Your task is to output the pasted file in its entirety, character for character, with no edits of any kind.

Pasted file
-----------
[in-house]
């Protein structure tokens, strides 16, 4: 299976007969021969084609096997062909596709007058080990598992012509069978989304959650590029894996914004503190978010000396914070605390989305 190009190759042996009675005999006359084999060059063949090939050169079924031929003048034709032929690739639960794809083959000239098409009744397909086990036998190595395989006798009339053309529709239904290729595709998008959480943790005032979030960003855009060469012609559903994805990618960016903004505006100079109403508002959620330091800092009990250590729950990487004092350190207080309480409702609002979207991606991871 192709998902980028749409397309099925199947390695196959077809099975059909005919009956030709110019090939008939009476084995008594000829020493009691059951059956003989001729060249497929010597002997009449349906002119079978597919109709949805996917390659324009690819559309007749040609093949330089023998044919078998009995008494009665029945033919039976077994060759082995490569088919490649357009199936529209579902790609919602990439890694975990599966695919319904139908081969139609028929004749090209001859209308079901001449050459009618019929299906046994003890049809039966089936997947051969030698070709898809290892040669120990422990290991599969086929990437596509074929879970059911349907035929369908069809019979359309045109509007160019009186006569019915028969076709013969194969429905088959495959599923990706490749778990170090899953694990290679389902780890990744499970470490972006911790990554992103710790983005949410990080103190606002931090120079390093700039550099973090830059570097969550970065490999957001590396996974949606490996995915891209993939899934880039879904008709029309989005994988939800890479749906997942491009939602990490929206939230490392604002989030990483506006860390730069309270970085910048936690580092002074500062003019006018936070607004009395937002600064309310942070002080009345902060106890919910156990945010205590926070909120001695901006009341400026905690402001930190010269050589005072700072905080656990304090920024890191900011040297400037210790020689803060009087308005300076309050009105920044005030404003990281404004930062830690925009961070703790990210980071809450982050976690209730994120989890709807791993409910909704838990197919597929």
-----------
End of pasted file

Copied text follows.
[in-house]
């Protein structure tokens, strides 16, 4: 299976007969021969084609096997062909596709007058080990598992012509069978989304959650590029894996914004503190978010000396914070605390989305 190009190759042996009675005999006359084999060059063949090939050169079924031929003048034709032929690739639960794809083959000239098409009744397909086990036998190595395989006798009339053309529709239904290729595709998008959480943790005032979030960003855009060469012609559903994805990618960016903004505006100079109403508002959620330091800092009990250590729950990487004092350190207080309480409702609002979207991606991871 192709998902980028749409397309099925199947390695196959077809099975059909005919009956030709110019090939008939009476084995008594000829020493009691059951059956003989001729060249497929010597002997009449349906002119079978597919109709949805996917390659324009690819559309007749040609093949330089023998044919078998009995008494009665029945033919039976077994060759082995490569088919490649357009199936529209579902790609919602990439890694975990599966695919319904139908081969139609028929004749090209001859209308079901001449050459009618019929299906046994003890049809039966089936997947051969030698070709898809290892040669120990422990290991599969086929990437596509074929879970059911349907035929369908069809019979359309045109509007160019009186006569019915028969076709013969194969429905088959495959599923990706490749778990170090899953694990290679389902780890990744499970470490972006911790990554992103710790983005949410990080103190606002931090120079390093700039550099973090830059570097969550970065490999957001590396996974949606490996995915891209993939899934880039879904008709029309989005994988939800890479749906997942491009939602990490929206939230490392604002989030990483506006860390730069309270970085910048936690580092002074500062003019006018936070607004009395937002600064309310942070002080009345902060106890919910156990945010205590926070909120001695901006009341400026905690402001930190010269050589005072700072905080656990304090920024890191900011040297400037210790020689803060009087308005300076309050009105920044005030404003990281404004930062830690925009961070703790990210980071809450982050976690209730994120989890709807791993409910909704838990197919597929």